Investigations and Government Actions
In 1999, Avandia’s manufacturer SmithKline Beech, which later became GlaxoSmithKline (GSK), conducted a study that compared the drug to its competitor Actos. The study looked specifically at risks for heart patients.
But the results caused a problem for the company. The New York Times reported in 2010 that, “not only was Avandia no better than Actos, but the study also provided clear signs that it was riskier to the heart.”
Rather than publish the results, the manufacturer tried to bury them. But a legal settlement between the manufacturer and the state of New York in 2004 required the drug maker to post details about all of its clinical trials, including those for its new blockbuster diabetes drug.
“Not only was Avandia no better than Actos, but the study also provided clear signs that it was riskier to the heart.”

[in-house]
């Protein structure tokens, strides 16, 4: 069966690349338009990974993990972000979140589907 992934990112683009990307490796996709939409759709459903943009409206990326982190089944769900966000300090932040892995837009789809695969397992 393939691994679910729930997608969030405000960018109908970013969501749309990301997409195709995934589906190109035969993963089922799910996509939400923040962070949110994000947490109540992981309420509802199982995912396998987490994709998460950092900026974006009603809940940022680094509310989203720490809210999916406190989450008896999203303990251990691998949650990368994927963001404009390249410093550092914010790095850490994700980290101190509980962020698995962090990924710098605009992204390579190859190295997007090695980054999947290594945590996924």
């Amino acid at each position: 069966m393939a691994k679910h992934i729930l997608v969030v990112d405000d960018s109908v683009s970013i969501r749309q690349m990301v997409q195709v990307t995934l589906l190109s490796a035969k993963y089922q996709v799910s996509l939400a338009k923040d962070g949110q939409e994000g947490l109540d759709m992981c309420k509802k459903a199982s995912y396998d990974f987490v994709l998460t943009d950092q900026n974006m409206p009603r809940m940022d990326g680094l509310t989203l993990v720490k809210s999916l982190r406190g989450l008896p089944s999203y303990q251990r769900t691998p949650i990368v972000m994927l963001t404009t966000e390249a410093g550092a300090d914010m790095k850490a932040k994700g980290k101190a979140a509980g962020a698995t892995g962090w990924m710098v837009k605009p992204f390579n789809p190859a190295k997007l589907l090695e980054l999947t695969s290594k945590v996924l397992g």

The release led to studies that revealed risks and set off a chain of events that ended in government action including fines and penalties and restrictions on the drug. The manufacturer also paid roughly $770 million to settle more than $16,200 individual Avandia lawsuits between 2010 and 2011, and the company set aside $3.4 billion to pay for future litigation and settlement costs related to the drug.
Studies Showed Increased Heart Risks
Using manufacturer GlaxoSmithKline’s own published data, cardiologist Steven Nissen completed a study that showed Avandia increased heart attack risk by 43 percent. His peer-reviewed article appeared in the June 2007 issue of The New England Journal of Medicine.